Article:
In 1981 an additional puzzle was released that presented an even greater challenge than the already seemingly impossible 3x3 cube: The Rubik’s Revenge 4x4 cube. This wasn’t invented by Rubik himself, although the original inventor allowed the aforementioned name to attract fans of the original puzzle. This cube was also immensely popular, but mainly amongst those who had solved the original and wanted another challenge, of which there were few.
Need for speed
Just two years after the cube’s international debut, despite the majority of the world still being unable to solve the puzzle, many people had taken it to a new level – solving the cube as fast as possible. In 1982, the first Rubik’s Cube World Championships were announced, in which 20 of the fastest solvers from 20 different countries came together to race. The winner was the American Minh Thai, completing the cube in a best time of 22.95 seconds.
The quiet period
After the regular news and amazement surrounding the cube, a few more things have developed in the puzzling world and Rubik’s life which will be covered here, however not much more has happened to the original cube itself since its release. It still remains a best-selling toy and combining the sales of both the original cube and the speed versions produced by other companies, millions are still sold each year. This next section will cover in more detail what has happened between 1982 and today.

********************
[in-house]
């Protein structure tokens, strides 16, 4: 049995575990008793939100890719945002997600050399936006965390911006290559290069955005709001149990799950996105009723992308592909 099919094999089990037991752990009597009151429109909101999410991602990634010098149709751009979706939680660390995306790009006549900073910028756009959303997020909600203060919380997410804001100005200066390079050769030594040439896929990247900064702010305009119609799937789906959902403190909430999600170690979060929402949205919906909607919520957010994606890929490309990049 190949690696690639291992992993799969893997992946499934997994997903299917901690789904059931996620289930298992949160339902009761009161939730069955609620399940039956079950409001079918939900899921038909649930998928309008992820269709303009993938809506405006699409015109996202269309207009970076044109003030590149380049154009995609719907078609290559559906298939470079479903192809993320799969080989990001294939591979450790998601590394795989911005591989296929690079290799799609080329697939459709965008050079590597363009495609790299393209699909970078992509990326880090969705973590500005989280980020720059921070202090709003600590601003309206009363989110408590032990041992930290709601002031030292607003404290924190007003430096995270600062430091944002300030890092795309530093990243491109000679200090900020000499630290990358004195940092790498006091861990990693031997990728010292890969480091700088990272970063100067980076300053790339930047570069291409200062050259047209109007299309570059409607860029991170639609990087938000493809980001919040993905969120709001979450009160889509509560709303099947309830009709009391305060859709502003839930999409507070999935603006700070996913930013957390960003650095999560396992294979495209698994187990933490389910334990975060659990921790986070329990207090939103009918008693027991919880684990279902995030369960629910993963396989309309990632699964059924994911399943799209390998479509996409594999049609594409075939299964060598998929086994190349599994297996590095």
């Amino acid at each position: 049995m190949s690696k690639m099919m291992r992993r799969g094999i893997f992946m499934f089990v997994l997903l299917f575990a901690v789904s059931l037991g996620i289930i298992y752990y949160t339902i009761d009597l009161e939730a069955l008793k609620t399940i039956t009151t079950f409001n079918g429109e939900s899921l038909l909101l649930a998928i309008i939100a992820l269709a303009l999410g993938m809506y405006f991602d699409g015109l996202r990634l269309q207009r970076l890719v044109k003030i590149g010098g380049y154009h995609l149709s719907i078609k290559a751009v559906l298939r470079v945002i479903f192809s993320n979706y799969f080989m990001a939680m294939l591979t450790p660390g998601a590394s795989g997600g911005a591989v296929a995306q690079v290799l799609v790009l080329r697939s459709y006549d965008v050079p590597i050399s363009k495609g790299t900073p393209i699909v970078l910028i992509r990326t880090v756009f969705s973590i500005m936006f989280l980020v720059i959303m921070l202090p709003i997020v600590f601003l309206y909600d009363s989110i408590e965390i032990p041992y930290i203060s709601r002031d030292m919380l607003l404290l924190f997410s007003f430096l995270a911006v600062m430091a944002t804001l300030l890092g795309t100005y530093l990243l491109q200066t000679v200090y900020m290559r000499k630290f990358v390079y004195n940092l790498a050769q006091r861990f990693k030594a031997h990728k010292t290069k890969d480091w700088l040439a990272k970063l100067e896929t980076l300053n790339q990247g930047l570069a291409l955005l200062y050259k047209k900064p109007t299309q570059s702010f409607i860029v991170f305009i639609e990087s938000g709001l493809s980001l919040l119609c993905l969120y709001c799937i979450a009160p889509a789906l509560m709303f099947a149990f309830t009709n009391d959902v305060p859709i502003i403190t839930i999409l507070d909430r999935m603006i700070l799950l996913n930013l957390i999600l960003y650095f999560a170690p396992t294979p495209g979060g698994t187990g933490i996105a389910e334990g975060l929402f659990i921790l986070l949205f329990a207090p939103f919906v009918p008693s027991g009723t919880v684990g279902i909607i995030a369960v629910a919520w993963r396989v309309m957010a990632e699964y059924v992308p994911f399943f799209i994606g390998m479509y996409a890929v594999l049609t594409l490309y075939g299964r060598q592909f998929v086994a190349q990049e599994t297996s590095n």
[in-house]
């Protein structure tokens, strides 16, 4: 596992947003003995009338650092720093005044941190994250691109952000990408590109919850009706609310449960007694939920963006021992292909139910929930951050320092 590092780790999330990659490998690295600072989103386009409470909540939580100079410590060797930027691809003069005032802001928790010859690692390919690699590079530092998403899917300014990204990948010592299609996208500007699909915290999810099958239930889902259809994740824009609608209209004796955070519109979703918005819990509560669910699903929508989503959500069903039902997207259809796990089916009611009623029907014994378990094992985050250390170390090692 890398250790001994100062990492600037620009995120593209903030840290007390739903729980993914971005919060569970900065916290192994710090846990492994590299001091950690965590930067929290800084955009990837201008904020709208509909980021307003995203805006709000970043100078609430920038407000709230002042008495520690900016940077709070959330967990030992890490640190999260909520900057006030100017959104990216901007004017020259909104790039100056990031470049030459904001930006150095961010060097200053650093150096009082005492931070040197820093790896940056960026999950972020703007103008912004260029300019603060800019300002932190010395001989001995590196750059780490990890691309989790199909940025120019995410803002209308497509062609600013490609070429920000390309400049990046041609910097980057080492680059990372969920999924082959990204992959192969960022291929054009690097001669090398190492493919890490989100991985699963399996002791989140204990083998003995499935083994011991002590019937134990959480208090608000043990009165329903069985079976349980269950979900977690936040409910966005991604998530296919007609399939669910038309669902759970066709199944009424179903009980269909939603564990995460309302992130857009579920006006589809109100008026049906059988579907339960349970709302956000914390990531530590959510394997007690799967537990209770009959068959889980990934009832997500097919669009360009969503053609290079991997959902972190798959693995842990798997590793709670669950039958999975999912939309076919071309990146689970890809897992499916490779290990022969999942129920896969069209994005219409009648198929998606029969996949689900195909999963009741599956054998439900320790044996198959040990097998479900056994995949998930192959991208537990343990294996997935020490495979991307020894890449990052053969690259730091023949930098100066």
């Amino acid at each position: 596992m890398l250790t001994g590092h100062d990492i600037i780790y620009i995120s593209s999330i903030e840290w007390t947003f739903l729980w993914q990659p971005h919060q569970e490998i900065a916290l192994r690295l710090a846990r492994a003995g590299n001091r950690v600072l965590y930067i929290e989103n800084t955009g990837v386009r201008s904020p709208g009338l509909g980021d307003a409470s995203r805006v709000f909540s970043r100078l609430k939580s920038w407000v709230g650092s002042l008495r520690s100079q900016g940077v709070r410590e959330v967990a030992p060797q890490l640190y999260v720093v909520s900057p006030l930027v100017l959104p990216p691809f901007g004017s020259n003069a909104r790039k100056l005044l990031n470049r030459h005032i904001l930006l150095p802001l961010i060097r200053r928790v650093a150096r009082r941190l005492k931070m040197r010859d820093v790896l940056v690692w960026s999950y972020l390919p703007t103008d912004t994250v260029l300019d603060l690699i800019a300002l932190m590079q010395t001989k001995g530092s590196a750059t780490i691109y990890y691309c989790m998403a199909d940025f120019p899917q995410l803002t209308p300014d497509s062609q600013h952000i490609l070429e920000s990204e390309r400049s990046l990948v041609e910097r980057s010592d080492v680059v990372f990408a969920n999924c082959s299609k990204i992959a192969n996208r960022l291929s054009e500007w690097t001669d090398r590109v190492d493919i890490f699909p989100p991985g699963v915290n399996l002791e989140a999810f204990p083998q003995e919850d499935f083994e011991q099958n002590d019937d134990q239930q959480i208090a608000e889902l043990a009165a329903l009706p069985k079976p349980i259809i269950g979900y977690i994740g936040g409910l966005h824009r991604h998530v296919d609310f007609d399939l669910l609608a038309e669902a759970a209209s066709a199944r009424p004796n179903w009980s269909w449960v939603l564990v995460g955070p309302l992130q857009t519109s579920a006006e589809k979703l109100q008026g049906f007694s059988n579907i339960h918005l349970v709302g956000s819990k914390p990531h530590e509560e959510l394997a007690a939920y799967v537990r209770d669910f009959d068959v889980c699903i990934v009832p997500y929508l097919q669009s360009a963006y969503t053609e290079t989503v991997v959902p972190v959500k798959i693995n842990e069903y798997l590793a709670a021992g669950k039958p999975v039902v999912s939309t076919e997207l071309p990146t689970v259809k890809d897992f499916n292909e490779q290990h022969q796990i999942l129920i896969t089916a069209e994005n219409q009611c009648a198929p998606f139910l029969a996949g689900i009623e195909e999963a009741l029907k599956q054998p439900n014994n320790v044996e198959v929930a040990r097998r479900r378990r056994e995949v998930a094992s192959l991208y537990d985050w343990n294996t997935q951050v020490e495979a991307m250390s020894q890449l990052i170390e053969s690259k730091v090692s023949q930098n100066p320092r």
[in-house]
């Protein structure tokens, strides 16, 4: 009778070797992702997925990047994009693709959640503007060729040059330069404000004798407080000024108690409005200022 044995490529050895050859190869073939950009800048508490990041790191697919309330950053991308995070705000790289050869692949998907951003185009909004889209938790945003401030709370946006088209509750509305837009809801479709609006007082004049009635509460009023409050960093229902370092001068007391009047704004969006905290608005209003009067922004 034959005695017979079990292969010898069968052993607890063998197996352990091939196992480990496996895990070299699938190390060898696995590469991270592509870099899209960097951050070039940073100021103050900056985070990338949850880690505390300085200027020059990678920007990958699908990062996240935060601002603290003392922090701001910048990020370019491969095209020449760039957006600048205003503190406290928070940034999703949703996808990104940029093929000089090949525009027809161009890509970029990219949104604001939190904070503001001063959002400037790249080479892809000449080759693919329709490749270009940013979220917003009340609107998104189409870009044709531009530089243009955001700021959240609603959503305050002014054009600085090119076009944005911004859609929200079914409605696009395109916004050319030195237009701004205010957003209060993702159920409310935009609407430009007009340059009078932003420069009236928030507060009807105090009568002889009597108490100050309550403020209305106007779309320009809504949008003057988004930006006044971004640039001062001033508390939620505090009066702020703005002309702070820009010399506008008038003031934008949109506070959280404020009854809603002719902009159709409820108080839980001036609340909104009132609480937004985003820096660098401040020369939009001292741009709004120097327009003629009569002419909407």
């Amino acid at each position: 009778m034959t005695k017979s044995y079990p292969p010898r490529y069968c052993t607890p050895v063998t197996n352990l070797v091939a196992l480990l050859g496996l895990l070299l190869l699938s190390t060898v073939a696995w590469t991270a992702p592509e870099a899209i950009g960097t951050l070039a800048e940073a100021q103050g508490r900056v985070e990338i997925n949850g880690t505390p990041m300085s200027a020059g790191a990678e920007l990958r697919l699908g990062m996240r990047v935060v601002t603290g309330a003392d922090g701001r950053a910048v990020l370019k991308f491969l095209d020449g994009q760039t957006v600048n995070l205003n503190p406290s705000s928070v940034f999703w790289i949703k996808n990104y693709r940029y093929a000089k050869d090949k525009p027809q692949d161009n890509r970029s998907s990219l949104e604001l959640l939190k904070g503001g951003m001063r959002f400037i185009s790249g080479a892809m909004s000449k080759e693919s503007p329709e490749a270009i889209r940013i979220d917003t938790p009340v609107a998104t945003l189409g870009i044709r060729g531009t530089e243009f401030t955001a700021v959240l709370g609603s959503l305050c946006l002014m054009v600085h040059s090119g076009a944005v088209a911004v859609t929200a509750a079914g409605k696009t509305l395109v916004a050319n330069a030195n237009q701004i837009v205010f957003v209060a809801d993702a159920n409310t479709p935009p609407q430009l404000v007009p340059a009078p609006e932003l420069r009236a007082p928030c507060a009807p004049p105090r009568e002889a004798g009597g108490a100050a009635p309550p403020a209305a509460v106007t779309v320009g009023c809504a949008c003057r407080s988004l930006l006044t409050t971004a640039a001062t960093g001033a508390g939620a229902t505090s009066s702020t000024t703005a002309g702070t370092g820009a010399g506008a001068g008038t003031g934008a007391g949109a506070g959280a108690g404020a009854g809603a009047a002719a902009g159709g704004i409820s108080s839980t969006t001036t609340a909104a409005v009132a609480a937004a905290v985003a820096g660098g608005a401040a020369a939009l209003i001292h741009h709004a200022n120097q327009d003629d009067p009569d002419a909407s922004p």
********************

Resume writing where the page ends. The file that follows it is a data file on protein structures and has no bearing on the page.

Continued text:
New types of puzzles
In the 1970’s Uwe Mèffert constructed some wooden puzzles similar to those of Rubik’s prototype versions of the 3x3 cube and Nichols’ 2x2 cube. The puzzles were constructed for his own amusement, and until 1981 served no other purpose as Mèffert didn’t think that anybody would be interested in what he had created. Had he decided otherwise, the Pyraminx could have been as popular as the Rubik’s Cube was in the 1980’s and is today.
In 1980, the Rubik’s Cube took off worldwide. The incredible success of such similar puzzles encouraged Mèffert to take his old puzzles, including the Pyraminx, to a Japanese toymaker. 90 million Pyraminx puzzles were sold within 3 years of the initial release.
Since the Pyraminx was released, Mèffert has worked to create over 100 puzzles and has produced many puzzle designs from other puzzle creators such as Tony Fisher. Mèffert is as important as Rubik in the development of twisty puzzles and his work to build on the success of the Rubik’s Cube and branch out into new and intriguing designs is inspiring.